Friday, 4 January 2019

Catwalking. Through the Lens of Chris Moore - exhibition at Bowes Museum


Between Christmas and New Year,  David and I visited the exhibition ‘Catwalking. Fashion Through the Lens of Chris Moore’ at Bowes Museum. I missed a visit with my sewing bee buddies because of my foot but wanted to see it before it ended on 6 January.
Museum poster

I thought David would be interested in the photographs while I was more interested in the actual garments on display. He also has photography class homework for the new term and thought he might complete that between the grounds and photographing the famous silver swan. His key task was to provide an element of location to his photos. He thinks he has achieved that.
The famous silver swan - not in operation here.

I bought the book ‘Catwalking’ that is associated with the exhibition - it's a huge book well worth the price tag.. It's fascinating that this 84 year old man is still active photographing twice a year in 4 cities. The exhibition, and his book, catalogue the changes to the catwalk, the fashion show, fashion itself and particularly attitudes towards photographers etc over 50 years. Not to mention the change from film to digital. Photographers were banned originally.
The Book

The exhibition was a combination of Chris Moore's photographs, displayed n the walls (over 400 of them), loaned designer garments on mannequins, video presentations, posters and there was description of each piece and photo. These were alongside the museums display of textiles. 

We were allowed to take photographs of everything except the Alexander McQueen garments as long as we didn't use flash. They said they didn't have copyright for the McQueen garments.  It was really quite dark inside the exhibition and I'm not sure how well my photos will come out. These are for record however and I hope that the book will contain some of the iconic images. I focused more on the garments and details of the garments while the photographs are more about the model showing the garment and the experience of the catwalk. The book of course can't recreate the actual seeing (not feeling) of the garments loaned by the designers for the exhibition. It’s interesting, actually, that the reproduction of the photos in the book just doesn’t come up to the quality of the real photographs displayed on the walls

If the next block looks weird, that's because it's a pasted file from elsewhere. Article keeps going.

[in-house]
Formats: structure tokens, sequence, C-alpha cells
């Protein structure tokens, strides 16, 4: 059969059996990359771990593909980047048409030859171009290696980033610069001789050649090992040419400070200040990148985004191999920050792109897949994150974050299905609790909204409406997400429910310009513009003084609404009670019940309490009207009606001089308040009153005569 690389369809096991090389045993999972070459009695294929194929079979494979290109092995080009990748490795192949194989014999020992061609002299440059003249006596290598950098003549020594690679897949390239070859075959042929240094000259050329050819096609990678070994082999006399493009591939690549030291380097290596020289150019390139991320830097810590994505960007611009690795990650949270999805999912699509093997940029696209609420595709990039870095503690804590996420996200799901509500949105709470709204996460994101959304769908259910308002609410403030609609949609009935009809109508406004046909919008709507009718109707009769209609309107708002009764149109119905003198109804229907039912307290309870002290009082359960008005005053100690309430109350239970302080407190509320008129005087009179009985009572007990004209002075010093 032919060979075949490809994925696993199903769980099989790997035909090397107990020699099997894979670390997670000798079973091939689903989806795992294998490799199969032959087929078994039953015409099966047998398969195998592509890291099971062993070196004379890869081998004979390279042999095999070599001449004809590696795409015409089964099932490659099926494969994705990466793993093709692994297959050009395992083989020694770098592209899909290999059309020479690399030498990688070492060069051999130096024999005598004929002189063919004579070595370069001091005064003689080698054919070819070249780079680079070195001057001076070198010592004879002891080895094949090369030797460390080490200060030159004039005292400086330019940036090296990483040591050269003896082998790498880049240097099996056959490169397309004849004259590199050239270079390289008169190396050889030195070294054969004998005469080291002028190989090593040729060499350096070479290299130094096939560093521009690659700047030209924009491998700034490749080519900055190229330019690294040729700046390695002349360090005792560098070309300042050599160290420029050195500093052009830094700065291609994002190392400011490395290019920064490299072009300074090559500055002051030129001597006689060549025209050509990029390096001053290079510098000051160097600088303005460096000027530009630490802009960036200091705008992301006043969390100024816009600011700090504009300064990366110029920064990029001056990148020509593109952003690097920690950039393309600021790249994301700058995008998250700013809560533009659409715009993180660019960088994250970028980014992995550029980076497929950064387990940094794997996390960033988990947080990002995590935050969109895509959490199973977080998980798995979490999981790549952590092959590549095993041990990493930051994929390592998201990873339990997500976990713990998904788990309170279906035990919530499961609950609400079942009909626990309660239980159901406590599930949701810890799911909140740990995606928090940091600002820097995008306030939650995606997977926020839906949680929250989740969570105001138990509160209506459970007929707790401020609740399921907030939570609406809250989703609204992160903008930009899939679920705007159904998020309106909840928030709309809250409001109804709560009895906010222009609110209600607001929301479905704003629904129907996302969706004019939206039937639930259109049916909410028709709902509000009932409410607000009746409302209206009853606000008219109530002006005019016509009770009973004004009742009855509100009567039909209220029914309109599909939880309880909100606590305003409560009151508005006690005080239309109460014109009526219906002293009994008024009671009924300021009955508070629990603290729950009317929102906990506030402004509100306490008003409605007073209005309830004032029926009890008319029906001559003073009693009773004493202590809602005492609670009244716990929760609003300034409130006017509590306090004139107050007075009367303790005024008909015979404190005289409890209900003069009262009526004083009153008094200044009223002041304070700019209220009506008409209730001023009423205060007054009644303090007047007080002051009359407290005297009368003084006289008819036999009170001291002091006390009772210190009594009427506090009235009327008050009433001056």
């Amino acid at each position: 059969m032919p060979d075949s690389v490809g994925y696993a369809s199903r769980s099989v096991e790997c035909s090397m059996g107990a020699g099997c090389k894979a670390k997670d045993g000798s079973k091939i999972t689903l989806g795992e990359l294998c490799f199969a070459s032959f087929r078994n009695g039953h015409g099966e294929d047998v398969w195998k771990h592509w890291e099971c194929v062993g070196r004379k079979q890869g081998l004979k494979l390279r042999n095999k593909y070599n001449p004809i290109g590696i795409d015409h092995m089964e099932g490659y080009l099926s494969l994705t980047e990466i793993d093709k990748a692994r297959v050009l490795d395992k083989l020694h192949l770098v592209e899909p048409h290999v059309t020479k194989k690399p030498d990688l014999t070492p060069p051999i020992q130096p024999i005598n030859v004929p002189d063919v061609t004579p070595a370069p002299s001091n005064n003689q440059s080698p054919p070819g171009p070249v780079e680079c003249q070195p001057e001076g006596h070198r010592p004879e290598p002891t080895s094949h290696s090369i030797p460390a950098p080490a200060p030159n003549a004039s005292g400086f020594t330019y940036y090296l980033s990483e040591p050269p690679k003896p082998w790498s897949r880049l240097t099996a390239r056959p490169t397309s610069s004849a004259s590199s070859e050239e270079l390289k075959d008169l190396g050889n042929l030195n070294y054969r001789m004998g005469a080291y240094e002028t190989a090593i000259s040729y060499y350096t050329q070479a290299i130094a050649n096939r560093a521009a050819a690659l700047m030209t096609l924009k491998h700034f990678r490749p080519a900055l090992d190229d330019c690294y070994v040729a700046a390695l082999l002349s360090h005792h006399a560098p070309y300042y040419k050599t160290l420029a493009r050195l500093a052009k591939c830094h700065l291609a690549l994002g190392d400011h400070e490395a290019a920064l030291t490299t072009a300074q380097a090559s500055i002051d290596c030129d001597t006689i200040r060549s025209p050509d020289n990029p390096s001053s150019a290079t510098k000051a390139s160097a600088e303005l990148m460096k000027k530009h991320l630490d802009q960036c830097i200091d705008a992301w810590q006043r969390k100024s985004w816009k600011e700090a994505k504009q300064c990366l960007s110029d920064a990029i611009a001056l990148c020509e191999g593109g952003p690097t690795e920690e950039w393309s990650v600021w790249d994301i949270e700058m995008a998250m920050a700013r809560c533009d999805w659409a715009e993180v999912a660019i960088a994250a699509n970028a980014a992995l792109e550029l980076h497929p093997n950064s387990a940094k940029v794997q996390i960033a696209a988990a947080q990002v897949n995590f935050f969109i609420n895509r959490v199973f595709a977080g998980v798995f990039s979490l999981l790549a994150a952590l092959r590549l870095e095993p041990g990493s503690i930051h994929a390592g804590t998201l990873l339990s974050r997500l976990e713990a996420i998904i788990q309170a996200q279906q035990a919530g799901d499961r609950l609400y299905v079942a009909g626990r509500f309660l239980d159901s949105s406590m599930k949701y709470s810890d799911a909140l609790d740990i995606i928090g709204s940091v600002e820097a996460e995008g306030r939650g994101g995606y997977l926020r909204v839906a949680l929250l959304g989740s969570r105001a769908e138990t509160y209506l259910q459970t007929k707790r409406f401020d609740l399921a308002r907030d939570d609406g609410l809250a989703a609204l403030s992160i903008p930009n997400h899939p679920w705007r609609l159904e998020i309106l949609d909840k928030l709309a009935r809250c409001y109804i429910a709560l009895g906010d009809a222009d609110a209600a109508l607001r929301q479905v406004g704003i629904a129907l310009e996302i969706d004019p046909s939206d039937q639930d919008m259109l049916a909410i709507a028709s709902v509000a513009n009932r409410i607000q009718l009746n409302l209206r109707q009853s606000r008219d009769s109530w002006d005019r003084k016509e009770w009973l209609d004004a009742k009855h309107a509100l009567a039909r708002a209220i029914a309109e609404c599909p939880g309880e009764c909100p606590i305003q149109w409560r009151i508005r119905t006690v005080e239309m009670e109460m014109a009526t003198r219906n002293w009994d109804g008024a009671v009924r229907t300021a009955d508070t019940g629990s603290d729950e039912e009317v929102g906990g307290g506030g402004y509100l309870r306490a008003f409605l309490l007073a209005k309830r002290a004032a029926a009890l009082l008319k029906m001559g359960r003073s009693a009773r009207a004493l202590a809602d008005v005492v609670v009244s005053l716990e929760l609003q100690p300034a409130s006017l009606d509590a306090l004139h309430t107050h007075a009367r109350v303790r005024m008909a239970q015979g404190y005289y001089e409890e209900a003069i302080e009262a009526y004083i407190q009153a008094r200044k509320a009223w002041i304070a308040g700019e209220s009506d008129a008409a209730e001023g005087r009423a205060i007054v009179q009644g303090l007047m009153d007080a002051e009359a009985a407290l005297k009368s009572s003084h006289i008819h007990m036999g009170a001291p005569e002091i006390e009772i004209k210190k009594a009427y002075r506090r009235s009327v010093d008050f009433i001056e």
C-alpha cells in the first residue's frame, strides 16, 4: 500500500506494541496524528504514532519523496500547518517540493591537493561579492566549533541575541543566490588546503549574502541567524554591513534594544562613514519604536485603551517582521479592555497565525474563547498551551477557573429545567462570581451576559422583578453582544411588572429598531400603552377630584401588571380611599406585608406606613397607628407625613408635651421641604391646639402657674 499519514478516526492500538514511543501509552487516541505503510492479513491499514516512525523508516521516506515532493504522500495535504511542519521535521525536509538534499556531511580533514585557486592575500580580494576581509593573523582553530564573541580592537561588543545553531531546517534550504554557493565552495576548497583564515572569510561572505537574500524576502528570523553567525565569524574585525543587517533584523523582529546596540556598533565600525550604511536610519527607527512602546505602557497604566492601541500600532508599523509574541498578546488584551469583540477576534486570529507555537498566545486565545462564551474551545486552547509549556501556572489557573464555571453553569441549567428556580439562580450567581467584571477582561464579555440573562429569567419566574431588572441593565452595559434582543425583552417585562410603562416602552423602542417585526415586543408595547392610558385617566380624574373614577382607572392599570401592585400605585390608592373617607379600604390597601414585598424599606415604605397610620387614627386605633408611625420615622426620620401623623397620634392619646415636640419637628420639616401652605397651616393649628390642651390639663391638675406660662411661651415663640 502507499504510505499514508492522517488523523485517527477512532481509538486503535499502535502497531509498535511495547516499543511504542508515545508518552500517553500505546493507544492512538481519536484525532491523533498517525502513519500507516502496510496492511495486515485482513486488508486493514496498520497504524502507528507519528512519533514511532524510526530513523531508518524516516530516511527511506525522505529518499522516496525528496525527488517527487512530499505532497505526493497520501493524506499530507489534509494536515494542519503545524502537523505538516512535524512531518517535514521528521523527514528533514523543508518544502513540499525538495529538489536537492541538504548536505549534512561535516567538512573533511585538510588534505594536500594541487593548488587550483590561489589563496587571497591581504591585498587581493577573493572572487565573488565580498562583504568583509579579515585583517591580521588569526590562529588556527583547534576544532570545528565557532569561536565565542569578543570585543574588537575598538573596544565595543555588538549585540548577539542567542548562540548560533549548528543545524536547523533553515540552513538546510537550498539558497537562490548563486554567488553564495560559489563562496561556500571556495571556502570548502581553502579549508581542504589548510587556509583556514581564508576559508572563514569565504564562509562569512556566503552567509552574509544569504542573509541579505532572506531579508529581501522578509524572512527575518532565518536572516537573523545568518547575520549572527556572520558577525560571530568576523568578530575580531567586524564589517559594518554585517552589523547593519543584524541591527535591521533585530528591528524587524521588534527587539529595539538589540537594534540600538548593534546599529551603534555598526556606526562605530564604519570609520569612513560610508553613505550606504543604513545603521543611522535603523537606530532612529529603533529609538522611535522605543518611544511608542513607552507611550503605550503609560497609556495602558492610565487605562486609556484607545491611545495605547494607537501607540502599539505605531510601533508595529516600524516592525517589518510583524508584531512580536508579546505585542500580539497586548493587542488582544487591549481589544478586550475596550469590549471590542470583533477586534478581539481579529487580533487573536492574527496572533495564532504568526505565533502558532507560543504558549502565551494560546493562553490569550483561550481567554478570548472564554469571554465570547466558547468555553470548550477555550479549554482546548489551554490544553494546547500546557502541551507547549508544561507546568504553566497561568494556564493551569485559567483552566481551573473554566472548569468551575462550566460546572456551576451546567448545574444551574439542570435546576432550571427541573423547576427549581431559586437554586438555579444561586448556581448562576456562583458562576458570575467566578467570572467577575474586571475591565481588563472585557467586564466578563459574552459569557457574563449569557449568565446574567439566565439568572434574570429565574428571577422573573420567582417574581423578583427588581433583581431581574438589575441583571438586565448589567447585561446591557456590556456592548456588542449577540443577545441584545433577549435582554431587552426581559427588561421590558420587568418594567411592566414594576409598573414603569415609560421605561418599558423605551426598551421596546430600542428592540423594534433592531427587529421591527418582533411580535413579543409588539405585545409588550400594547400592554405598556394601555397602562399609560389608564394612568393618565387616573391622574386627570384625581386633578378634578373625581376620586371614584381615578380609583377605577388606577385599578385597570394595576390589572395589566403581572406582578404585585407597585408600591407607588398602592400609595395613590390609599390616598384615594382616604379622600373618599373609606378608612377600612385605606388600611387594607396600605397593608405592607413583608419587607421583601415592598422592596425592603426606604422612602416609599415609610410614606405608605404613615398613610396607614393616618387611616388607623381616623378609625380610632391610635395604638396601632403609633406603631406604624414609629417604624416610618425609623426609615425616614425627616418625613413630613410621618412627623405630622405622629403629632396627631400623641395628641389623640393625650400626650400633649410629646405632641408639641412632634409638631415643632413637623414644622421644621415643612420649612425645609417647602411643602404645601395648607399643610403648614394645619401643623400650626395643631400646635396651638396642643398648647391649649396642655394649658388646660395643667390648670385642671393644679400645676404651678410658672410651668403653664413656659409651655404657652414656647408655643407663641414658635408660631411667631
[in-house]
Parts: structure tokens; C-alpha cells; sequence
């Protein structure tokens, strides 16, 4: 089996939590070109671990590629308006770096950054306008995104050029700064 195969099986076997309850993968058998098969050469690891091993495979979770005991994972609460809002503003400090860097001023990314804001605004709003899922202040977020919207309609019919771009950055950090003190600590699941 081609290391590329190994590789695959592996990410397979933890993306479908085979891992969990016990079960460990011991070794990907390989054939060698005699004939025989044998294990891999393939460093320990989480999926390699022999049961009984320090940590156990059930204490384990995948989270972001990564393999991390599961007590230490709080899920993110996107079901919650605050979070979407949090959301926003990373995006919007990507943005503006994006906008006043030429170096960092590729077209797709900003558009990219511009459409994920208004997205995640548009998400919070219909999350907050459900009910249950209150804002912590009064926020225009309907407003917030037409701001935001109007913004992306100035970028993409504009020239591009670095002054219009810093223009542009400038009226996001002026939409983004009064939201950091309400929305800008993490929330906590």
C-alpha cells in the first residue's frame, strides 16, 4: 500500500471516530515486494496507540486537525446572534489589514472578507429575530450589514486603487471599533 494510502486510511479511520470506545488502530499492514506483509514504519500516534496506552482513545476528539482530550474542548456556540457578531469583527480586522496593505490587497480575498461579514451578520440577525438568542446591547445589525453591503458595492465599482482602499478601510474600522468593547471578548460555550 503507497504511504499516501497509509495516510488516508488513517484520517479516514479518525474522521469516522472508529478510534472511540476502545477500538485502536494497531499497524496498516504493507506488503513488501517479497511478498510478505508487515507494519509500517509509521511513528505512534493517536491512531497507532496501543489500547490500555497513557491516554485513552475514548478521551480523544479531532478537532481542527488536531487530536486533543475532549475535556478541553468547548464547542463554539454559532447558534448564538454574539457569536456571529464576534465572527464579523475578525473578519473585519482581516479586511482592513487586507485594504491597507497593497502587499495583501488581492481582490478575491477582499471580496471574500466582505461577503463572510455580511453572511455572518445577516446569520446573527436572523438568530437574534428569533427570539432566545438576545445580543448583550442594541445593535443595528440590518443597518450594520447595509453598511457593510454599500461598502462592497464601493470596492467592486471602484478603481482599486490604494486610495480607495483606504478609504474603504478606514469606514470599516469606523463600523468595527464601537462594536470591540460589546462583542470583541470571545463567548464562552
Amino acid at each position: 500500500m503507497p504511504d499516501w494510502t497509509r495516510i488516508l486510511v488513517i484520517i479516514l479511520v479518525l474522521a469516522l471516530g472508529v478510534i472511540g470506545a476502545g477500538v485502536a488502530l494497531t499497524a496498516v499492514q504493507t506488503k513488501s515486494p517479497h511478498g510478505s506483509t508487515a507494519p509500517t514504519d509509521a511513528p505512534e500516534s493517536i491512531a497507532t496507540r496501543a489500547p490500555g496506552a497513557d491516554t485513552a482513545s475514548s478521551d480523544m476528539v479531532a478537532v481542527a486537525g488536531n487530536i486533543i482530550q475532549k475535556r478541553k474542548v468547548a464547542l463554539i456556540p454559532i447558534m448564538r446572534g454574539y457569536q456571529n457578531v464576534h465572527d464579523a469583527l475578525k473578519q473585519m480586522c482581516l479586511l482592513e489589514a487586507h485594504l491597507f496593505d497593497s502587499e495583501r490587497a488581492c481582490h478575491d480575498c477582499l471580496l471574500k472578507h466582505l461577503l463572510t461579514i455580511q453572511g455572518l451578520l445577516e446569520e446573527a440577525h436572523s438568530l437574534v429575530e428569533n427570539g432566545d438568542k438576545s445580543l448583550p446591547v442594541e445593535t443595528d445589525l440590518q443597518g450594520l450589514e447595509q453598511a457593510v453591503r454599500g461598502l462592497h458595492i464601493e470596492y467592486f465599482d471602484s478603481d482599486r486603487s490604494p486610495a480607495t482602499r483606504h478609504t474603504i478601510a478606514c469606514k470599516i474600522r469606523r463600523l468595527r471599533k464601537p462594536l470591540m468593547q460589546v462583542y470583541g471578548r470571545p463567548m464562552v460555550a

I said we couldn't touch. The museum has put up two pieces of embroidered fabric specifically for touching as they want to see the effect on the fabric. I thought I had taken photos but I can't find them

Supermodel

Super boobs - but they're at the side

Can you see from this image? weird!

I found a couple of designers that I really liked - confirmed my previous thoughts - and a couple that I’d never heard of (Bill Blass, ‘87, New York - well I had heard of him but that’s about all). I love Chloe by Karl Lagerfield (1973), Giorgio Armani, Chanel by Karl Lagerfield, 80s and 90s, Azzedine Alaia, Alexander McQueen of course, Margaret Howell,  I didn’t enter the Designin’ December run by Linda of ‘Nice Dress Thanks I Made It’ - however, I will look through the book and start planning to enter one for next December. That might give me enough time. I have some beautiful dupion silk that I really want to use before it reaches school age! I have images of most of the names I have mentioned - and a lot more - but they're not great.

Comme Des Garçons


Close up of front

Close up of detail

As is always the case, some of the fashion was horrendous, while some I would have worn. I had the opportunity to examine the finish up close - and decided it’s not better than mine in some cases. I have huge issues with fit - but when I saw a pair of trousers on one of the models on the catwalk (on big screen) I couldn't believe just how bad the fit was. It was one model only, really - but she should never have been in those pants if they were such a bad fit. Mine are wonderful in comparison! I know that garments are made to a particular size and not custom made for the models - but really! I don’t know if I will be able to reproduce the image I took.
That back view of the trousers!!

Apparently this was Prada's 'Ugly Period' evoking 70s uphostery
The photo looks better than the reality!
Maybe I should practice my embroidery

Front view
I have lots of images but my favourites wouldn't be yours - and you'll get a better reproduction from the web!!

It’s clear that Chris Moore was one of the first catwalk photographers - in fact he started before the catwalk existed. I hadn’t heard of him. Photographers from the 60s are better known (eg David Bailey) and the fashion models from that era (Jean Shrimpton, Twiggy) and from the era of the ‘supermodel’ are more recognisable. But he started it.


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